EcoCash wasn’t the first, but they sure did some things right…


Ever wondered, what made EcoCash so popular???

Well, that’s a whole case study on its own which I’m a bit too lazy to do right now (sorry to disappoint). But…. I will talk about one of the reasons. See? It’s not all bad. After all, it’s a Friday!

So one of the reasons I will talk about today is: Accessibility.


So we all know that EcoCash was not the first mobile money platform to exist in Zimbabwe right? To be honest, I’m one of those people who for a while thought it was. In fact, the existence of the platform is what actually familiarised most Zimbabweans to the whole concept of mobile money – still is I think.

Anyway, before EcoCash, there was Skhwama (meaning pocket) then OneWallet. Of late, Techzim has been talking a lot about the latter (rebranded to OneMoney) since it recently finally launched its own debit card. Both Skhwama and OneWallet were great innovations but they failed on execution. I say that because despite Skhwama’s one year or so head start, according to POTRAZ, it still registers the least growth in terms of active subscribers.

And oh by the way, Skhwama is now known as Telecash, just in case you’re now wondering how you didn’t come across that name in any of the recent POTRAZ reports.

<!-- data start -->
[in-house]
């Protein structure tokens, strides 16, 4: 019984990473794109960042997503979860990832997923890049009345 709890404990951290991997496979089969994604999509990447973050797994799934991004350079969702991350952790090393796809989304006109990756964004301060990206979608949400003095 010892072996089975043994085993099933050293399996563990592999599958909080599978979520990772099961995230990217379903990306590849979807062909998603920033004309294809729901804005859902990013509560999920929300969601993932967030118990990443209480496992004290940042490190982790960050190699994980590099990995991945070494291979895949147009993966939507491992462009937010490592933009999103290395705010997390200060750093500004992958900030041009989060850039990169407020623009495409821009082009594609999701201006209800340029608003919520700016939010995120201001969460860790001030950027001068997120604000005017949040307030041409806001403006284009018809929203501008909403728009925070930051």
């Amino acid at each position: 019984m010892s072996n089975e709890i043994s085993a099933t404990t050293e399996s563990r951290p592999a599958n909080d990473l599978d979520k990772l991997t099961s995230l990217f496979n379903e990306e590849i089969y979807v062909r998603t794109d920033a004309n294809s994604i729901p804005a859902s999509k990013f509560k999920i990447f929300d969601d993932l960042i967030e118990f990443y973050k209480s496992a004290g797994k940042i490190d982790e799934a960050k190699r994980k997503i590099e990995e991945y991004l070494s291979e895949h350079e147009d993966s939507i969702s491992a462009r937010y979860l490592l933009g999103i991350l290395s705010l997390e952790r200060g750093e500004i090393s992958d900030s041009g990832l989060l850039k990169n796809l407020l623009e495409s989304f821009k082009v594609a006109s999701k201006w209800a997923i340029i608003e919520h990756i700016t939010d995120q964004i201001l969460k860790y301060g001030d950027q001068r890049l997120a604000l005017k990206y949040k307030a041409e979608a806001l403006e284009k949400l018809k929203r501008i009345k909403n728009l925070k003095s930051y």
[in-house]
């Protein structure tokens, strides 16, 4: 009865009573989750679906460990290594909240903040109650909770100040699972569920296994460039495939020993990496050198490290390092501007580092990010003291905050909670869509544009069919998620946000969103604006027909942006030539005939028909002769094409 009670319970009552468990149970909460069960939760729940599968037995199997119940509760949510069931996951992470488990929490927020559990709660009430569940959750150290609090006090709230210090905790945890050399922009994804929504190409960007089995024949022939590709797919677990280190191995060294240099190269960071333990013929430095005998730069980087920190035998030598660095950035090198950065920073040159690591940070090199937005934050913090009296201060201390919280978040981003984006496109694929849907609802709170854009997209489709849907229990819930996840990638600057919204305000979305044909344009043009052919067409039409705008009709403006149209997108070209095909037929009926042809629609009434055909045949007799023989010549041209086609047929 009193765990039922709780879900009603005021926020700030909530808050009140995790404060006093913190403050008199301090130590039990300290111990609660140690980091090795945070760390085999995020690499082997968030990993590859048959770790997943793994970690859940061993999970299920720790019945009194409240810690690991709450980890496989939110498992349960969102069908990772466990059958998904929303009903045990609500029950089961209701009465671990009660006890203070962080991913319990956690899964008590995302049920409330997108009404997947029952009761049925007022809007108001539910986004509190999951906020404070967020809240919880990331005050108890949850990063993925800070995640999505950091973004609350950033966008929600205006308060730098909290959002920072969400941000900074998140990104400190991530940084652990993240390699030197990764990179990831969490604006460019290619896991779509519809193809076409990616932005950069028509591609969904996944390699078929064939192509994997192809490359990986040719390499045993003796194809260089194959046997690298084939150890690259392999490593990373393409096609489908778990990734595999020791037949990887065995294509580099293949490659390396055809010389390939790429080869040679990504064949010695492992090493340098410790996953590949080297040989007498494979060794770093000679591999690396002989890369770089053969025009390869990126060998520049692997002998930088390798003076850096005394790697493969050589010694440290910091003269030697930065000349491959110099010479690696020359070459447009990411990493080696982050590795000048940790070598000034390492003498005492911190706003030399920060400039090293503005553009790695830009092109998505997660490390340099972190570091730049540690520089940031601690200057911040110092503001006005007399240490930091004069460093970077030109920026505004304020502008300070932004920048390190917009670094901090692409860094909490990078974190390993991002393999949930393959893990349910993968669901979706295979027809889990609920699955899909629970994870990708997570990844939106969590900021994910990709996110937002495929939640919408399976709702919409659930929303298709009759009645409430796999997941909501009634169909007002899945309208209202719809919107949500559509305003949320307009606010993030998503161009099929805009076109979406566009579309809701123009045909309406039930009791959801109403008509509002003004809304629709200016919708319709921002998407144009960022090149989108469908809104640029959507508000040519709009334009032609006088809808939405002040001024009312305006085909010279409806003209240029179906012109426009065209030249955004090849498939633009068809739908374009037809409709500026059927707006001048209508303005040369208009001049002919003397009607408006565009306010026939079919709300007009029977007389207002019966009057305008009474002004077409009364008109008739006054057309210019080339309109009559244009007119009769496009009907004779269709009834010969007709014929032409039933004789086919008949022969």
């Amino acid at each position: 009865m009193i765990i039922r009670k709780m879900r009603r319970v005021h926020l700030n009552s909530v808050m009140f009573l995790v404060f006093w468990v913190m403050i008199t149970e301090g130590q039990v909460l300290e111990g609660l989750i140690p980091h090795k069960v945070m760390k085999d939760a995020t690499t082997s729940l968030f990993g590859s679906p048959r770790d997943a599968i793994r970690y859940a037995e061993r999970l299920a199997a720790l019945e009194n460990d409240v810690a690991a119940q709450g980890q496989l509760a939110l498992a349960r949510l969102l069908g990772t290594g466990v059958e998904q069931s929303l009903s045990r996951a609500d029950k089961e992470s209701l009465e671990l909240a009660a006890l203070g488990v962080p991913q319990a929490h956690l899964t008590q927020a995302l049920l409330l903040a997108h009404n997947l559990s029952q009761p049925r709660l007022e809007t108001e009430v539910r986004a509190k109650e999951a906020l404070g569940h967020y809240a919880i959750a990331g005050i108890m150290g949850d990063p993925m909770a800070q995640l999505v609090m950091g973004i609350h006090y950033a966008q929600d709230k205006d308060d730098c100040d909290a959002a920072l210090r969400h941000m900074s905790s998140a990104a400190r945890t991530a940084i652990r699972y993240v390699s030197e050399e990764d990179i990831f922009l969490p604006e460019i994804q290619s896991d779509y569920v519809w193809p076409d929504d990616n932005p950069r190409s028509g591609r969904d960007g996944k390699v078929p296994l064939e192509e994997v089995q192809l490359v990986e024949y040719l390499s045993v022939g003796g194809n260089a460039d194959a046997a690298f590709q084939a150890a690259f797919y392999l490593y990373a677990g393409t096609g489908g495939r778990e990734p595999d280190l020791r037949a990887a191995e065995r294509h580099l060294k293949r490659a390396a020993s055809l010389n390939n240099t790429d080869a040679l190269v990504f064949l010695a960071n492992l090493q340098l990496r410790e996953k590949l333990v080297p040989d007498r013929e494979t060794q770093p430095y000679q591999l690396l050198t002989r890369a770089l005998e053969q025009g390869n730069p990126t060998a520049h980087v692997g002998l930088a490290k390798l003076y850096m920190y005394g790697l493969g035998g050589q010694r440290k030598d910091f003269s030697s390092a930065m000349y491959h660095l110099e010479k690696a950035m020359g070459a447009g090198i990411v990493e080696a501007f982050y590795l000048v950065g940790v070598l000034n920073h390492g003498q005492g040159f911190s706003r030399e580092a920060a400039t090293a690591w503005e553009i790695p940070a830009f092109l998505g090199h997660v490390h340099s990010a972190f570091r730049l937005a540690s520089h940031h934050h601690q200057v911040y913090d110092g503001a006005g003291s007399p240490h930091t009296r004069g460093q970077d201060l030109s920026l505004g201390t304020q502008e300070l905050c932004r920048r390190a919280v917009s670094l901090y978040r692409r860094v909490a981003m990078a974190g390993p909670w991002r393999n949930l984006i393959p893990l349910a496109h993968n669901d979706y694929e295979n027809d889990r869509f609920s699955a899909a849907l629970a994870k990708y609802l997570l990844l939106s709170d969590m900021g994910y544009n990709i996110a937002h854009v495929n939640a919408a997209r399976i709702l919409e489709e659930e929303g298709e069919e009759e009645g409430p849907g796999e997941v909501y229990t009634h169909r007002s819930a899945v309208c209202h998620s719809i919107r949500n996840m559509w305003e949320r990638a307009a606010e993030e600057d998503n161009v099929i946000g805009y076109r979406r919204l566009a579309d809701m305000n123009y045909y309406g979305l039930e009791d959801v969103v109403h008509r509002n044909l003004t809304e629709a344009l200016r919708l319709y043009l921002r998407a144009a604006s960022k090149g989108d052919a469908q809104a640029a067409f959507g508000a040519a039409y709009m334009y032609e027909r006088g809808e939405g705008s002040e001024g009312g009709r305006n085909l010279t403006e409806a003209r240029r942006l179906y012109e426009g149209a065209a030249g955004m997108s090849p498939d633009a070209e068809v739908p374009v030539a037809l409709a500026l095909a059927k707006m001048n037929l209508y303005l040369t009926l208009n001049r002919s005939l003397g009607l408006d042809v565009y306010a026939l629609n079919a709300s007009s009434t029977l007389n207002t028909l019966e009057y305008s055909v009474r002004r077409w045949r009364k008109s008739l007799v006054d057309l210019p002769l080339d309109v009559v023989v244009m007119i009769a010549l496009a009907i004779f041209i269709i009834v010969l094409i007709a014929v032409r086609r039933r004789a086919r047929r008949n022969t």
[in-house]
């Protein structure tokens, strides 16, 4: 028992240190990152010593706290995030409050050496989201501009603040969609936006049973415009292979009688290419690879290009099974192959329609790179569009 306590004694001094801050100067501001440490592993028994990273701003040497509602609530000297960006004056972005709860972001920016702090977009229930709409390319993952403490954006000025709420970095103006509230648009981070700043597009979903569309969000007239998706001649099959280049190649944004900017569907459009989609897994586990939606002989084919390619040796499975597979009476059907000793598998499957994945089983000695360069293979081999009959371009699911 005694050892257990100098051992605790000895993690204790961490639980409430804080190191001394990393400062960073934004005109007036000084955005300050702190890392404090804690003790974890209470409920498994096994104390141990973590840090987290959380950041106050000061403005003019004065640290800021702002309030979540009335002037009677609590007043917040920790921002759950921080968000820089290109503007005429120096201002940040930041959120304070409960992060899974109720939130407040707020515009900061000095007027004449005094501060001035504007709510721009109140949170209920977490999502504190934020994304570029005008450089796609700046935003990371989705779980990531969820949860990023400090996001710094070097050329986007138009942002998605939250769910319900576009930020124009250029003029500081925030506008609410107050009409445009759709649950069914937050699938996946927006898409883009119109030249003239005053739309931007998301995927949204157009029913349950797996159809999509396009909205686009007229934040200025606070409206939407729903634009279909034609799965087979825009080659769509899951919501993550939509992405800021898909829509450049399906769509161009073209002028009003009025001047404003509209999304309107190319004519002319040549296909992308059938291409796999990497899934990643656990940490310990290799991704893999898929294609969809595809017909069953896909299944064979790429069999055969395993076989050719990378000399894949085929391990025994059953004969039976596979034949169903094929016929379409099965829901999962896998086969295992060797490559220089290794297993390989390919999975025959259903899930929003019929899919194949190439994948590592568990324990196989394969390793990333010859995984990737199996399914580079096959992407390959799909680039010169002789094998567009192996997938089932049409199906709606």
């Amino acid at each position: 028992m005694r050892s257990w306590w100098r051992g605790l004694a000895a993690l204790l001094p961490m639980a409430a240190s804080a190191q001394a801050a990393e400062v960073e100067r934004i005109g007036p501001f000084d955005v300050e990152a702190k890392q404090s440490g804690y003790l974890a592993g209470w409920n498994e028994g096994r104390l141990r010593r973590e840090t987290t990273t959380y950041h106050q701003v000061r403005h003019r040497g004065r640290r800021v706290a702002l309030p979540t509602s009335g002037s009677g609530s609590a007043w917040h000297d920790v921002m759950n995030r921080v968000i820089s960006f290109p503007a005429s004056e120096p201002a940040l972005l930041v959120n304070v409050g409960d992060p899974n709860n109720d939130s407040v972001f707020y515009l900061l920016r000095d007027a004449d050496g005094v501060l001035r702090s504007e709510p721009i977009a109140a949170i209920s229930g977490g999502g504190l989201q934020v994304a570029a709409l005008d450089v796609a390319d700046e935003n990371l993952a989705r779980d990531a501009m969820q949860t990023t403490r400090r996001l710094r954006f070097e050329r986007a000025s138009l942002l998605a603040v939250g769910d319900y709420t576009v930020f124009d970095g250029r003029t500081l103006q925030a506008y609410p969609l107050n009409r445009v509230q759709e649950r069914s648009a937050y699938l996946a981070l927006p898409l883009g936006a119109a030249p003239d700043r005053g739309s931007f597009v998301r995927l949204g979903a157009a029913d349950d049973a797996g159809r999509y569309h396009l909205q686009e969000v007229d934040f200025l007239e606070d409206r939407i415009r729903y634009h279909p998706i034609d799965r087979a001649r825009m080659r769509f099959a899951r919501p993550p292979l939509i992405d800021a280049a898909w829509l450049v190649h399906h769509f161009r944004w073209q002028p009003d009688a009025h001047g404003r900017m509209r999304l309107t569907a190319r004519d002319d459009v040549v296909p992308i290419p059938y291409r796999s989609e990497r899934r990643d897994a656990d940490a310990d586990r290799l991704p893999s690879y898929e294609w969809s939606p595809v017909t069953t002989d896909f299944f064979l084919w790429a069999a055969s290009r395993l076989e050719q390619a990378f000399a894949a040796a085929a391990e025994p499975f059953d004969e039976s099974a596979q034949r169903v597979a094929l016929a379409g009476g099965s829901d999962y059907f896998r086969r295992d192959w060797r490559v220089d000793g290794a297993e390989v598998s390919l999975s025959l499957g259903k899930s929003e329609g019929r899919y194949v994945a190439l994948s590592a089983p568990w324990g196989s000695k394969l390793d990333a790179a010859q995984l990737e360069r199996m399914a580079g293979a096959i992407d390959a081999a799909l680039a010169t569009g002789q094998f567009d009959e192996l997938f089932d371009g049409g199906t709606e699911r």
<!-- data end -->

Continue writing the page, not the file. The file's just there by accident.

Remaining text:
So despite EcoCash being last to come onto the scene, it made sure that no breathing man could ignore it. They made sure they were visible and in their visibility, quite accessible. So instead of just putting billboards that talked about EcoCash, they put them close to their EcoCash agents so that not only would you know about the service, but use it.

Same goes for their website. Besides the individual accounts login that some requested, the website has almost everything one can need to enquire from EcoCash without the need to call.

I commend it because I’ve gone through a lot of websites trying to get some specific information but no, websites have just been reduced to show face with not much useful detail. I would have resorted to name dropping but that would mean two more pages of stating names and besides Joseph T Muchichwa and Muranda specifically asked me to go slow on that, so I will…for now.

The website also gives you the locations of all the available EcoCash agents. Say you want to travel somewhere for the first time and would want to cash in/out at some point, there’s need for you to know which places to go. I know it’s hard to imagine not finding an EcoCash agent anywhere but they are not as common in rural areas as in the urban areas as indicated by the POTRAZ report. So it would really be ideal for you to check on the website first especially if travelling to the rural areas.

Apart from agents, merchants also played a big role in making EcoCash accessible. Fact that you could now pay for goods and services in a lot of different places made it more reliable thus making the platform even more popular. Even better when cash became scarce but I’m not going to talk about that right now. Oh and by the way, you can also find merchant locations on the EcoCash website too just in case you need them.

So startups, entrepreneurs, businesses etc, sure you can get a hint or two from this and apply as much of it as you can onto your next endeavour…


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